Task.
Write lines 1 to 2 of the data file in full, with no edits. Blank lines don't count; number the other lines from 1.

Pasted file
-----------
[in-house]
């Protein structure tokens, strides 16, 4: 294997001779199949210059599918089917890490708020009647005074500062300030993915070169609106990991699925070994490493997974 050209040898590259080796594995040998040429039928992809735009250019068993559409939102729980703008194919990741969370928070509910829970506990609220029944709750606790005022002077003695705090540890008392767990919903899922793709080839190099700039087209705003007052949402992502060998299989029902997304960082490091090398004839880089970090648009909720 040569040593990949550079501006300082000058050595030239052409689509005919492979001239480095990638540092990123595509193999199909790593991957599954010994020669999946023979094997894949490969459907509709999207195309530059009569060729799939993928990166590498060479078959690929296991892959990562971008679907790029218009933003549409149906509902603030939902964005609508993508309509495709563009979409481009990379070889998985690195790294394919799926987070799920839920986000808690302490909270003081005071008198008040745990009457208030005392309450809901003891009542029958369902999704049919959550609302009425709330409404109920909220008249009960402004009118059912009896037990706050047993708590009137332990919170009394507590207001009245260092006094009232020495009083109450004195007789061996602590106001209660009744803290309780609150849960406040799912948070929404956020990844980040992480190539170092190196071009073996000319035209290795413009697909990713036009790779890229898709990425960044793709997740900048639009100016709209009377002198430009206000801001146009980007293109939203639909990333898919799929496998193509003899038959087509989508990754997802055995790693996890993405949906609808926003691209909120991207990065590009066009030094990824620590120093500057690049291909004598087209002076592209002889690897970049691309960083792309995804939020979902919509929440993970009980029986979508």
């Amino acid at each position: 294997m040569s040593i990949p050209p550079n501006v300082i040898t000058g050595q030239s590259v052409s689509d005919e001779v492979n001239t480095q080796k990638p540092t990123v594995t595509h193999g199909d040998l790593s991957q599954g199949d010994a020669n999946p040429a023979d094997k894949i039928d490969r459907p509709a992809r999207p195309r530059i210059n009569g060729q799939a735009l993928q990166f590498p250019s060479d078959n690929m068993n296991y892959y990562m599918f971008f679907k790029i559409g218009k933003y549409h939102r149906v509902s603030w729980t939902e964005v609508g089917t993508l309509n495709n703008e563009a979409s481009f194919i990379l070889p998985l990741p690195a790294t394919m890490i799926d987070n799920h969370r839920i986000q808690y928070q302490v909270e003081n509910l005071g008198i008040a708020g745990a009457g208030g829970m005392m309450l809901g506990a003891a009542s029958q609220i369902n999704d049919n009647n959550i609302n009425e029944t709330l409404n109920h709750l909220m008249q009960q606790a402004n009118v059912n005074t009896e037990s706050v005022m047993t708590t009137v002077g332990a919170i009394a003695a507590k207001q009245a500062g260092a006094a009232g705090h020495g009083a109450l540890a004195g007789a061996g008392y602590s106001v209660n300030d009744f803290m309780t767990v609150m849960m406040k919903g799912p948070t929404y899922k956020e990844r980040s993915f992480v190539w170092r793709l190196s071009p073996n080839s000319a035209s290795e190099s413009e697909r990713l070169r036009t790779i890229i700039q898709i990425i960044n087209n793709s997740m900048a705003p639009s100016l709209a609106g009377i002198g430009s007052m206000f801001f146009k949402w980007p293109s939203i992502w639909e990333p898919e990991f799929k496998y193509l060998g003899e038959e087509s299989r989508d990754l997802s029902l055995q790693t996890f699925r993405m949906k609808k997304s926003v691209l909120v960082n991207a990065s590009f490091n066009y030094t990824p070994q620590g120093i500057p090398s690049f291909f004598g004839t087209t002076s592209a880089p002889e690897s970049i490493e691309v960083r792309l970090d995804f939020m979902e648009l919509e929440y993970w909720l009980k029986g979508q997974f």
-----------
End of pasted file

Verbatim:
[in-house]
């Protein structure tokens, strides 16, 4: 294997001779199949210059599918089917890490708020009647005074500062300030993915070169609106990991699925070994490493997974 050209040898590259080796594995040998040429039928992809735009250019068993559409939102729980703008194919990741969370928070509910829970506990609220029944709750606790005022002077003695705090540890008392767990919903899922793709080839190099700039087209705003007052949402992502060998299989029902997304960082490091090398004839880089970090648009909720 040569040593990949550079501006300082000058050595030239052409689509005919492979001239480095990638540092990123595509193999199909790593991957599954010994020669999946023979094997894949490969459907509709999207195309530059009569060729799939993928990166590498060479078959690929296991892959990562971008679907790029218009933003549409149906509902603030939902964005609508993508309509495709563009979409481009990379070889998985690195790294394919799926987070799920839920986000808690302490909270003081005071008198008040745990009457208030005392309450809901003891009542029958369902999704049919959550609302009425709330409404109920909220008249009960402004009118059912009896037990706050047993708590009137332990919170009394507590207001009245260092006094009232020495009083109450004195007789061996602590106001209660009744803290309780609150849960406040799912948070929404956020990844980040992480190539170092190196071009073996000319035209290795413009697909990713036009790779890229898709990425960044793709997740900048639009100016709209009377002198430009206000801001146009980007293109939203639909990333898919799929496998193509003899038959087509989508990754997802055995790693996890993405949906609808926003691209909120991207990065590009066009030094990824620590120093500057690049291909004598087209002076592209002889690897970049691309960083792309995804939020979902919509929440993970009980029986979508």